Since it launched in 2011, MoviePass has been lauded for its ability to get people back out of their homes and into theaters. The company was able to secure ticket subscription deals with more than 90% of theaters across the country, including Cinemark, Regal and some independent chains. But now the discount ticket service is in financial trouble and angering many of its customers.
The latest indignity comes in the form of legal trouble: New York Attorney General Barbara Underwood has launched an investigation into MoviePass parent company Helios and Matheson. Underwood is looking into whether the company misled investor’s about its financial health, according to CNBC.com.
The move is just the latest blow to the almost-too-good-to-be-true movie ticket subscription service, which has been seen many of its fans turn against it.
Two months ago, former customers reported being re-subscribed when they tried to cancel the service. One user said on Twitter that, “I cancelled my Moviepass this morning & tonight I get an email claiming that I ‘accepted’ a new deal and my cancellation has been overwritten. Then I go to cancel my subscription again I keep getting an error message,” posted user Ryan Stranieri.
Other users described similar experiences on social media and online forums. The movie-ticket subscription service blamed it on a “bug.”
On money expert Clark Howard’s Facebook account, one user lamented the recent changes to MoviePass.
Is MoviePass going out of business? Company fights to stay afloat
On Tuesday morning, MoviePass’s parent company’s stock price all but collapsed after its latest earnings report showed that it lost a staggering $126 million in the second quarter. And now shareholders have filed lawsuits, according to The Wrap.
To make matters worse, over the past year, sturdier competitors flush with cash and possibly sounder business models have cropped up, giving MoviePass a real run for its money.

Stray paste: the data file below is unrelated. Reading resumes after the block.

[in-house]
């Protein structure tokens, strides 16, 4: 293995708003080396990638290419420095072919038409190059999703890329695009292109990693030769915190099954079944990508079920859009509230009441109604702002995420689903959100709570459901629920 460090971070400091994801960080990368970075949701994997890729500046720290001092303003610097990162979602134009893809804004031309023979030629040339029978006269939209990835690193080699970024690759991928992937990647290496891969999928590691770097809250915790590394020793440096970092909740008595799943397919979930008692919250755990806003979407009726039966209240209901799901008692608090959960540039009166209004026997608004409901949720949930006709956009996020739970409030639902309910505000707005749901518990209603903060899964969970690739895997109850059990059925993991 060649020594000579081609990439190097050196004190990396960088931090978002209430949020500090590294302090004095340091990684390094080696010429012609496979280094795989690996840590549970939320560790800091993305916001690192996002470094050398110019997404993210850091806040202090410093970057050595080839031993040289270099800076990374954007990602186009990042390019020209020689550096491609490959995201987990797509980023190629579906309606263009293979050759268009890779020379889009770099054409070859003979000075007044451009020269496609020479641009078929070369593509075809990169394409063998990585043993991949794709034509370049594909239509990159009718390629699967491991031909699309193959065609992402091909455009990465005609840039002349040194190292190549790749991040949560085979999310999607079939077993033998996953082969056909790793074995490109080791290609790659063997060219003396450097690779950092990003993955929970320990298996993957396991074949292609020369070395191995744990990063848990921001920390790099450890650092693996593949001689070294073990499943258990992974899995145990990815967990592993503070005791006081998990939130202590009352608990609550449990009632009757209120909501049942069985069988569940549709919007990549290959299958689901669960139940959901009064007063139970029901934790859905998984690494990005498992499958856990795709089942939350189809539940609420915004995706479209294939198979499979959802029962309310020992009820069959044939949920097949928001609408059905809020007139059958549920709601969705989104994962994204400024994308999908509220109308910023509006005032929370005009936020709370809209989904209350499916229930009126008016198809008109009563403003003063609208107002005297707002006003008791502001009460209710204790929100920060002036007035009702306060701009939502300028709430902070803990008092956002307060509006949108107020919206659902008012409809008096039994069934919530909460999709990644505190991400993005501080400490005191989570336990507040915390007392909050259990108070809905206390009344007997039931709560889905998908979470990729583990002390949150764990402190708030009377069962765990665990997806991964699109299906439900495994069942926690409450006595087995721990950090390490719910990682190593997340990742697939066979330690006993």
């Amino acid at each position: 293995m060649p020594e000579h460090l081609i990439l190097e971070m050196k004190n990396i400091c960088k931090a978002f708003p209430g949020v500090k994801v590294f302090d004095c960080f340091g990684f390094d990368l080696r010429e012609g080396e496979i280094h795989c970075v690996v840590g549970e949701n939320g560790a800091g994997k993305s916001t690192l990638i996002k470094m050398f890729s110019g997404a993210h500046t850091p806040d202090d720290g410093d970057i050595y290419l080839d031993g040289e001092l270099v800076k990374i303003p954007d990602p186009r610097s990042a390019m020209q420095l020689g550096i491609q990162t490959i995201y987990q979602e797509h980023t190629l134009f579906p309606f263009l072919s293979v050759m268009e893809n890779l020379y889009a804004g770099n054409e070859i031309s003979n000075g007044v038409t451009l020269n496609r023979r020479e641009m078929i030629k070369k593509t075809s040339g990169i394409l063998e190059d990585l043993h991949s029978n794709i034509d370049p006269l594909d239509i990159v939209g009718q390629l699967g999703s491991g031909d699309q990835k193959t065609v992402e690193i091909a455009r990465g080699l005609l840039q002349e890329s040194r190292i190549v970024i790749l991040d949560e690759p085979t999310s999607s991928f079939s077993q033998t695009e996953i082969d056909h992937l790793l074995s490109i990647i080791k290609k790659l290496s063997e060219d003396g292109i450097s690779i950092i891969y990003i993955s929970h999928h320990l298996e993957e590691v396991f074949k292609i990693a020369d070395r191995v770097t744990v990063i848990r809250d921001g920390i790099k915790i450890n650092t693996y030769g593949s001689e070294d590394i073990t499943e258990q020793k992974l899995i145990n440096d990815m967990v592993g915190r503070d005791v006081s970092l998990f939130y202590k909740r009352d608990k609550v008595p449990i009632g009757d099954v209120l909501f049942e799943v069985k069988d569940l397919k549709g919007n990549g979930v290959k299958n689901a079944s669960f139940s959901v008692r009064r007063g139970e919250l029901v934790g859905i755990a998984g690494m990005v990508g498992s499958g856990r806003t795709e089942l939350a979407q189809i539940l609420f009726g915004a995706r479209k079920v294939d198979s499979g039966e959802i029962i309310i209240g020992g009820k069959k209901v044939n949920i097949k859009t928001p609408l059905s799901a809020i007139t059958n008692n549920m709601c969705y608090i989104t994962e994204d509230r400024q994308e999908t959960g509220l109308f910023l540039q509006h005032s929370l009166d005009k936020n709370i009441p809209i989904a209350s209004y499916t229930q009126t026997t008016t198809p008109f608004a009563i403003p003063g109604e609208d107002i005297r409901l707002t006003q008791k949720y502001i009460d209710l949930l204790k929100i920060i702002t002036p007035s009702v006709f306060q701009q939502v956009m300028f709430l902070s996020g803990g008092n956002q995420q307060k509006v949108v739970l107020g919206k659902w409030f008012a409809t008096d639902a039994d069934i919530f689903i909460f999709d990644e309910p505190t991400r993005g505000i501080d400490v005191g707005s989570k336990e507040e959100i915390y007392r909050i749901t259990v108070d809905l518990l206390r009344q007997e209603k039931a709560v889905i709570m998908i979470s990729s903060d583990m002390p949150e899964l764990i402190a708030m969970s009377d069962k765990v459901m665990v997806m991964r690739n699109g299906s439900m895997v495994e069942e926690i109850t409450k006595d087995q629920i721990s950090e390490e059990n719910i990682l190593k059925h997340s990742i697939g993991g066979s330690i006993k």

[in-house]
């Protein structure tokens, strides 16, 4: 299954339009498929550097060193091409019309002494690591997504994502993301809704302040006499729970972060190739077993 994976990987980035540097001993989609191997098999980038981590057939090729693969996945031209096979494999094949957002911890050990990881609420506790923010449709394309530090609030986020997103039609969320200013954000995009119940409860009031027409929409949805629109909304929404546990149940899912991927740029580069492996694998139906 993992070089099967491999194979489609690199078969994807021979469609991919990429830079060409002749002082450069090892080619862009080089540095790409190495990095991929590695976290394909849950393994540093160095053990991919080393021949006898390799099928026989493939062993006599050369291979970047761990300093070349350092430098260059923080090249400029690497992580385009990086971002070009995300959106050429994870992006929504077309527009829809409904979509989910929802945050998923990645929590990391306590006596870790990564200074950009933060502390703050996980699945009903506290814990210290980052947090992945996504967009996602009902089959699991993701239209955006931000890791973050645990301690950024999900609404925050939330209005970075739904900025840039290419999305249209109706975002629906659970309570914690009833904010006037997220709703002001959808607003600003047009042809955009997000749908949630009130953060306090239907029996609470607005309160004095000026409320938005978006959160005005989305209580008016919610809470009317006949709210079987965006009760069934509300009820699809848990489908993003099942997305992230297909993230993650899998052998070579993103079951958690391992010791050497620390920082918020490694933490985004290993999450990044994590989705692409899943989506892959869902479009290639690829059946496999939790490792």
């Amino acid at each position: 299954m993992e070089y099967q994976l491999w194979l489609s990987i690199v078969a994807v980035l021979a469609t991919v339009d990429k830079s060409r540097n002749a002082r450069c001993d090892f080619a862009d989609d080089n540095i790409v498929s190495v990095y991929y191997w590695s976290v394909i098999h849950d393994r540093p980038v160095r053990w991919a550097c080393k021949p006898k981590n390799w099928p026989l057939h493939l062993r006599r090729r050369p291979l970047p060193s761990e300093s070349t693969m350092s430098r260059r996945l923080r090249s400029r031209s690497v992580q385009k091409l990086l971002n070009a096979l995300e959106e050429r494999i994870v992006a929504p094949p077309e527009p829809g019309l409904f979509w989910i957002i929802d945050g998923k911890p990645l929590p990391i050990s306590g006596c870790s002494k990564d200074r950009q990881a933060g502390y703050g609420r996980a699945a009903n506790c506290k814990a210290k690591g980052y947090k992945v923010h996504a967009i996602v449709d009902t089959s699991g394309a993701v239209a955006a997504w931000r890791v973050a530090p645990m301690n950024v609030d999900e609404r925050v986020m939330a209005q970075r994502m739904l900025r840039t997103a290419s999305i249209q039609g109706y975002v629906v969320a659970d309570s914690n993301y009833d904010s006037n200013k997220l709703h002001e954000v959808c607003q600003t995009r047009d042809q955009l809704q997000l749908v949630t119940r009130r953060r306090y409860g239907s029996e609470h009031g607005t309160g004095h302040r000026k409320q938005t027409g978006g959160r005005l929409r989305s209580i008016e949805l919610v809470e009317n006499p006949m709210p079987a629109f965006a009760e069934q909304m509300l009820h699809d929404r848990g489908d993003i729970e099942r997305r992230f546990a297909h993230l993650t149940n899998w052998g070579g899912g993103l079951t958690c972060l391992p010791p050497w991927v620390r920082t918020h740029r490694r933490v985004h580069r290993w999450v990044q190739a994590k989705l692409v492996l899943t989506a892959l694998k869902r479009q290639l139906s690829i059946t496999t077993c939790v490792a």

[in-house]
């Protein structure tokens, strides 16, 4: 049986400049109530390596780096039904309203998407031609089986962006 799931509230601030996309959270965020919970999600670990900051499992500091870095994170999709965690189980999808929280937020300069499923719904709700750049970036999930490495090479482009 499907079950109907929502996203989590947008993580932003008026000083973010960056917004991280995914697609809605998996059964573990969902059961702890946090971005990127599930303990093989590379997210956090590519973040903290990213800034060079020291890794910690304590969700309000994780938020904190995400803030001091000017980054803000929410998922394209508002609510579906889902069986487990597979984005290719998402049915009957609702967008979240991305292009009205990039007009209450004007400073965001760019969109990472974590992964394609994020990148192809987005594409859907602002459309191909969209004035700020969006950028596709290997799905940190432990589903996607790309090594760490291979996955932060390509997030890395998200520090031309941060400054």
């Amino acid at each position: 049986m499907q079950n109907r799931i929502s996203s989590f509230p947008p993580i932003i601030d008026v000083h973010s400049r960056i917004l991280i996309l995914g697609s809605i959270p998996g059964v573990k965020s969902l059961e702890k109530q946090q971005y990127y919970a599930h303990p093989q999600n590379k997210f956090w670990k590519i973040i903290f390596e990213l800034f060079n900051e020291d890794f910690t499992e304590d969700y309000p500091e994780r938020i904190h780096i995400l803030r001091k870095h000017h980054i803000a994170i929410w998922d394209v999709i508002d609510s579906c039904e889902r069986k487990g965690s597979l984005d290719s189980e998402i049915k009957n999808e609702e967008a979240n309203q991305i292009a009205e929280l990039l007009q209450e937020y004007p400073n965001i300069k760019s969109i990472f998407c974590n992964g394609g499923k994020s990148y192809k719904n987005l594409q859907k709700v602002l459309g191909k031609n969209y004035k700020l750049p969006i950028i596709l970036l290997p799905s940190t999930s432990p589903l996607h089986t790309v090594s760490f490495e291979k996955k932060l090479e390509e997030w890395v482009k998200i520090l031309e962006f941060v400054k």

So is the company’s death imminent? It doesn’t look good. Here is a timeline of MoviePass’s successes and struggles:
MoviePass: A timeline of its recent hits & misses
October 2011: MoviePass is founded in New York City; the service experiments with different pricing models, charging subscribers between $29 and $34 a month.
August 15, 2017: MoviePass explodes in popularity when it drops tiered pricing and offers fans 30 films a month for just $10.
November & December 2017: For a short period during the holidays, the price of the service drops to a dirt-cheap $7 per month.
January 2018: In a show of bravado that we chronicled, the service takes on AMC, the nation’s largest movie theater chain, threatening to exclude it from its app if it doesn’t cooperate.
February 2018: The company continues to grow its subscriber base, reaching 2 then 5 million subscribers, even as it bleeds red ink.
March 2018: Controversy hits as the company reveals that it is tracking subscribers even when they aren’t at the theater.
July 2018: Money woes continue as the service is forced to take out an emergency loan to stay afloat, despite it reassuring customers that it was on firm financial standing.
July 31: In a letter to subscribers, CEO Mitch Lowe says the service must scale back on new movie offerings “at least for a while as we adjust the business model” and that “showtimes that are offered through our service will vary from day to day.”
August 6: To the chagrin of millions of subscribers, the service announces that as of August 15 it is limiting customers to three movies per month for $9.95.
August 16: MoviePass sends letter to subscribers telling them they will be able to see up to six films daily as part of a “transition period” as the service works up a sustainable monthly plan. The movies won’t be all the new ones, but rather “a selection of major studio first-run films and independent releases. In addition, showtime availability may be limited.”
September 2018: The struggling movie ticket subscription service is reactivating some of the canceled accounts of former subscribers, according to various news outlets. The service reportedly informs those users that — unless they opt out — they are part of a “select test group” to try a new version of MoviePass, according to tech site The Verge.
October 2018: New York Attorney General Barbara Underwood launches probe. In a tweet, Underwood said, “We’ve launched a securities fraud investigation into MoviePass’ parent company. My office is committed to protecting New York investors and the integrity of our financial markets.”
As of now, the company stresses that “we’re still standing,” but it doesn’t look good for its survival. To make matters worse, the Twitter account @MoviePassLaw recently launched with the purpose of gathering claimants for a class-action lawsuit.
September 2019: The movie ticket subscription service finally shut down, stranded its customers in a final salvo after numerous indignities.
In the days after its demise, Ted Farnsworth, who was CEO of Helios & Matheson, the parent company of MoviePass, reportedly made a pass at buying the service.
So, what are MoviePass subscribers to do if and when the service goes kaput? Here are four ways to see new movies for free or close to it.